RESEARCH ROTATION

This six-month rotation is set aside for the urology resident to learn investigative urology. Each resident may decide if he/she would rather pursue a clinical project or gain hands-on experience in one of the Urology laboratories. To be most productive in the basic science laboratory, it is preferred that the resident continue laboratory work that has already begun.

Two months prior to this rotation, the resident must submit to the Residency Program Director a Research Plan outlining the work to be done. At the end of the rotation, the resident is expected to have accumulated enough data to present an abstract at a major scientific meeting. Also, the work should result in at least one publication in a peer-reviewed journal.

During the research rotation the resident will spend one day per week performing Extracorporeal Shock Wave Lithotripsy cases at the Kidney Stone Center. The resident will also prepare for and lead the monthly Urinary Stone Treatment Conference.

The resident on the research rotation does not take weekday call but does cover call one weekend per month with the other URO-2 and URO-3 residents. 

 

 

URO-3 Year

UNIVERSITY OF COLORADO HOSPITAL

Outpatient Clinics / Emergency Room / Consults

The resident will be responsible for regularly attending the outpatient clinic to work with the individual attending when not in the operating room. At the end of the rotation, the resident should be competent to:

  • Perform a complete urologic history and physical examination necessary in the pre-operative setting, understand and have a working knowledge of a cost-effective pre-operative work-up and the complications associated with all urologic procedures.
  • Perform a focused urologic history and physical examination in the clinic setting. Based on the information received, the resident should be able to articulate a differential diagnosis and order the appropriate lab tests or diagnostic procedures.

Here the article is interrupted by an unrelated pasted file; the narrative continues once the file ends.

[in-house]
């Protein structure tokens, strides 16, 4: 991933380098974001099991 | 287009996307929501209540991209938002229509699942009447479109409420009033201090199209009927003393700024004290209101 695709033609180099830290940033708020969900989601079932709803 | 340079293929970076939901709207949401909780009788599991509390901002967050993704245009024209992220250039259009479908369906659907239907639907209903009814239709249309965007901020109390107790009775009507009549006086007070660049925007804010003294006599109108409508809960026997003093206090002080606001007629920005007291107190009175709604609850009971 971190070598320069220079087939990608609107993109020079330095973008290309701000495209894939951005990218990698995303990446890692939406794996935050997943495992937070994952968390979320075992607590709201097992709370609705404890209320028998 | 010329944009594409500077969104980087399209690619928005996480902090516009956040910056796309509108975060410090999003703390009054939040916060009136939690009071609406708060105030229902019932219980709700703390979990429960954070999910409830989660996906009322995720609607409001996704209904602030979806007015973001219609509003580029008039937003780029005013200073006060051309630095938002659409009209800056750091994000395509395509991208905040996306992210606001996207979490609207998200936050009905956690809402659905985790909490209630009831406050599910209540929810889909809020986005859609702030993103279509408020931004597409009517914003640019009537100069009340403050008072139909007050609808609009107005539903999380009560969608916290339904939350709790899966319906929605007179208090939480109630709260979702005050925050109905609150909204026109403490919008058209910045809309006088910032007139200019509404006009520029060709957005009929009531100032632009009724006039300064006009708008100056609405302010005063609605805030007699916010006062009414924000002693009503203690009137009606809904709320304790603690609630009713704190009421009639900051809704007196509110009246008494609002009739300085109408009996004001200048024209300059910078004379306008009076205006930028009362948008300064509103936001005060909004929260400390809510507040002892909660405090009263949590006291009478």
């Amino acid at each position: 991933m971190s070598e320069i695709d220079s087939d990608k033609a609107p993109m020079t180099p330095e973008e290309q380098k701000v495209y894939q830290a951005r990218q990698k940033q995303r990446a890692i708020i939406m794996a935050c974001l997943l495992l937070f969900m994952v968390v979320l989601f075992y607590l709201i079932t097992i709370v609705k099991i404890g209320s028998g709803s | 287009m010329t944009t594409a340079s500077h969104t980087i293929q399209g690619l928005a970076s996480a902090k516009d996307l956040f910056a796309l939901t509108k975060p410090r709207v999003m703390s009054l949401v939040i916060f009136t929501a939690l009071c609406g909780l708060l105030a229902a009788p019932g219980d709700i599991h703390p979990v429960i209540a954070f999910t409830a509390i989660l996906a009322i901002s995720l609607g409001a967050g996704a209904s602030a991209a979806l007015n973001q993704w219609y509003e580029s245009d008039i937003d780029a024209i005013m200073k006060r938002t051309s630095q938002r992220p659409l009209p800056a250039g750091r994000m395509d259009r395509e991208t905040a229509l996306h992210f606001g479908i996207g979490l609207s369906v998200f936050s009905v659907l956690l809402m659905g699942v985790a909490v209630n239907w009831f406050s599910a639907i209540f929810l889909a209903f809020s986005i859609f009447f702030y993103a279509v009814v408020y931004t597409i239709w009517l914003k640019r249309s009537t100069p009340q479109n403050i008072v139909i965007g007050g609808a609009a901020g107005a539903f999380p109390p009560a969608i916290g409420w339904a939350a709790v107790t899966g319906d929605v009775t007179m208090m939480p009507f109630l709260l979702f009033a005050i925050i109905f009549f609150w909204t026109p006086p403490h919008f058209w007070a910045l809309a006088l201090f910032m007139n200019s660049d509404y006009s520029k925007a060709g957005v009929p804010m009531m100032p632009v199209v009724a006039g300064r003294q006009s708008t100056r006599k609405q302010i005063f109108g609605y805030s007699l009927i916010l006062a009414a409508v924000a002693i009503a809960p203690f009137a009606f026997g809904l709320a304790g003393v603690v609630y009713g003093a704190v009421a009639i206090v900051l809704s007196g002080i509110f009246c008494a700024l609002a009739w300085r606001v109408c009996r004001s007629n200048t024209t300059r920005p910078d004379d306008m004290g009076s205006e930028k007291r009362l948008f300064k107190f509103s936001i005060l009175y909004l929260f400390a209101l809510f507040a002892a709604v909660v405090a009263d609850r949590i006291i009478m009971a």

• Be able to perform a vasectomy, as well as discuss the complications and appropriate follow-up.
  • Perform competent consultations in the emergency room and in-patient settings. The resident should be proficient in urethral catheterization, suprapubic tube placement and accessing the difficult urethra.

Operating Room

The overall goal during the 3rd year rotation is to become comfortable as the primary urologic surgeon. He/she should be prepared for every case and, prior to the case, know and understand all of the major steps required to perform any procedure. In addition, he/she should be able to discuss all surgical options and complications and their management. The resident is also expected to learn how to first assist during major open procedures. At the end of rotation, the resident should be competent to:

  • Gain experience in robotic surgery
  • Perform all endoscopic surgery as the primary surgeon. This includes TURP, TURBT, DVIU, ureteroscopy and stent placement.
  • Act as the primary surgeon, or the first assistant, during radical prostatectomy, nephrectomy, nephro-ureterectomy and cystectomy with diversion.
  • Perform percutaneous nephrolithotomy.
  • Perform all scrotal surgery as well as radical orchiectomy.
  • Perform female vaginal and retropubic anti-incontinence procedures.

Conferences

The resident is expected to attend all Grand Rounds and Textbook Review and Basic Science conferences. He/she is expected to have read the appropriate reading assignments in preparation for the conference. For Journal Club, the resident should be able to critically evaluate the purpose, data and significance of the published manuscript. The conferences to be attended are:

  • Monthly Pediatric Urology-Radiology Conference
  • Textbook and Basic Science Review Conference
  • Grand Rounds Conferences

Denver Health Medical Center (DHMC)

This rotation for the intermediate urology resident provides a unique opportunity for him/her to learn the management of urologic trauma, and to develop clinical decision making skills. The rotation is demanding in that the resident is expected to initially address a clinical urologic problem somewhat independently. Urology attendings are available to help the resident analyze the problem thoroughly, discuss the differential diagnosis, and develop a rational therapeutic plan for the patient. The urology resident must communicate with the urology attendings about in-patient consultations and in-house urology patients.

Outpatient Clinics / Emergency Room / Consults

The resident is responsible for initial urologic consultation solicited from the Emergency Room, and other outpatient clinics or in-patient medical services. At the end of the rotation, the resident should be competent to:

  • Perform a complete urologic history and physical examination. Based on this information, the resident should be able to order appropriate diagnostic procedures in a cost-effective manner.
  • Have a working knowledge of the necessary pre-operative work-up and post-operative management of the urologic patient.